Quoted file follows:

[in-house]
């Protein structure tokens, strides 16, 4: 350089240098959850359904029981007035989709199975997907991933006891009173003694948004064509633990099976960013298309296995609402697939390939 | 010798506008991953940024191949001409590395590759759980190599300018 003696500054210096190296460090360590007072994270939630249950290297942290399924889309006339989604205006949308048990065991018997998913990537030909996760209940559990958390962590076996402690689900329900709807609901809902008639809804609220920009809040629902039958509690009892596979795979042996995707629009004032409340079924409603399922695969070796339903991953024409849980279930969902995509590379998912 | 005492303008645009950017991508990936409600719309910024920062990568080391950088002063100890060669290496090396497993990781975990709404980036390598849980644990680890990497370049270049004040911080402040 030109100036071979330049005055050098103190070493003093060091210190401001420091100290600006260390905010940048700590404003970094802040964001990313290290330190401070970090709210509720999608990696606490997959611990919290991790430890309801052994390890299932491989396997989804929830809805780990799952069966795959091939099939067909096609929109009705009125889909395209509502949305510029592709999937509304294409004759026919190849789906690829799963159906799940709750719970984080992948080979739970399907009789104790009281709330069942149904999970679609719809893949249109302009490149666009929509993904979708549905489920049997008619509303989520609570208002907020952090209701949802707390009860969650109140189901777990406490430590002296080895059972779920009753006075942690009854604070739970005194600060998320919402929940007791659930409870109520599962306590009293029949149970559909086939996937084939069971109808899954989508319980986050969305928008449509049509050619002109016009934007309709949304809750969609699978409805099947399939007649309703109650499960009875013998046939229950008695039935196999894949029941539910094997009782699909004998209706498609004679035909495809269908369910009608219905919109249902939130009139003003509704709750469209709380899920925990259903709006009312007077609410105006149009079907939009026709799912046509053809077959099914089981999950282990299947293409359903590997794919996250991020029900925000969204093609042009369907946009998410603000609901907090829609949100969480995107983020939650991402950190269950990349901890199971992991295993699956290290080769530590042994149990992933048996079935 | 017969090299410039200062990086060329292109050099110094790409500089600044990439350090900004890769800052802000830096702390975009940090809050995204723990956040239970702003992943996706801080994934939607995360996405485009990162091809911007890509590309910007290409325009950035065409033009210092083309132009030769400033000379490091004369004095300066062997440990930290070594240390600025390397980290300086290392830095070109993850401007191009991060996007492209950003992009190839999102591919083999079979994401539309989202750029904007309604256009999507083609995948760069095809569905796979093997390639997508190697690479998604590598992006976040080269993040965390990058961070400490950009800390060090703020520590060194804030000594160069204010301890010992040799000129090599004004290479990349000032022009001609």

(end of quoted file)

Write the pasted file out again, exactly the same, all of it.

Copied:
[in-house]
């Protein structure tokens, strides 16, 4: 350089240098959850359904029981007035989709199975997907991933006891009173003694948004064509633990099976960013298309296995609402697939390939 | 010798506008991953940024191949001409590395590759759980190599300018 003696500054210096190296460090360590007072994270939630249950290297942290399924889309006339989604205006949308048990065991018997998913990537030909996760209940559990958390962590076996402690689900329900709807609901809902008639809804609220920009809040629902039958509690009892596979795979042996995707629009004032409340079924409603399922695969070796339903991953024409849980279930969902995509590379998912 | 005492303008645009950017991508990936409600719309910024920062990568080391950088002063100890060669290496090396497993990781975990709404980036390598849980644990680890990497370049270049004040911080402040 030109100036071979330049005055050098103190070493003093060091210190401001420091100290600006260390905010940048700590404003970094802040964001990313290290330190401070970090709210509720999608990696606490997959611990919290991790430890309801052994390890299932491989396997989804929830809805780990799952069966795959091939099939067909096609929109009705009125889909395209509502949305510029592709999937509304294409004759026919190849789906690829799963159906799940709750719970984080992948080979739970399907009789104790009281709330069942149904999970679609719809893949249109302009490149666009929509993904979708549905489920049997008619509303989520609570208002907020952090209701949802707390009860969650109140189901777990406490430590002296080895059972779920009753006075942690009854604070739970005194600060998320919402929940007791659930409870109520599962306590009293029949149970559909086939996937084939069971109808899954989508319980986050969305928008449509049509050619002109016009934007309709949304809750969609699978409805099947399939007649309703109650499960009875013998046939229950008695039935196999894949029941539910094997009782699909004998209706498609004679035909495809269908369910009608219905919109249902939130009139003003509704709750469209709380899920925990259903709006009312007077609410105006149009079907939009026709799912046509053809077959099914089981999950282990299947293409359903590997794919996250991020029900925000969204093609042009369907946009998410603000609901907090829609949100969480995107983020939650991402950190269950990349901890199971992991295993699956290290080769530590042994149990992933048996079935 | 017969090299410039200062990086060329292109050099110094790409500089600044990439350090900004890769800052802000830096702390975009940090809050995204723990956040239970702003992943996706801080994934939607995360996405485009990162091809911007890509590309910007290409325009950035065409033009210092083309132009030769400033000379490091004369004095300066062997440990930290070594240390600025390397980290300086290392830095070109993850401007191009991060996007492209950003992009190839999102591919083999079979994401539309989202750029904007309604256009999507083609995948760069095809569905796979093997390639997508190697690479998604590598992006976040080269993040965390990058961070400490950009800390060090703020520590060194804030000594160069204010301890010992040799000129090599004004290479990349000032022009001609």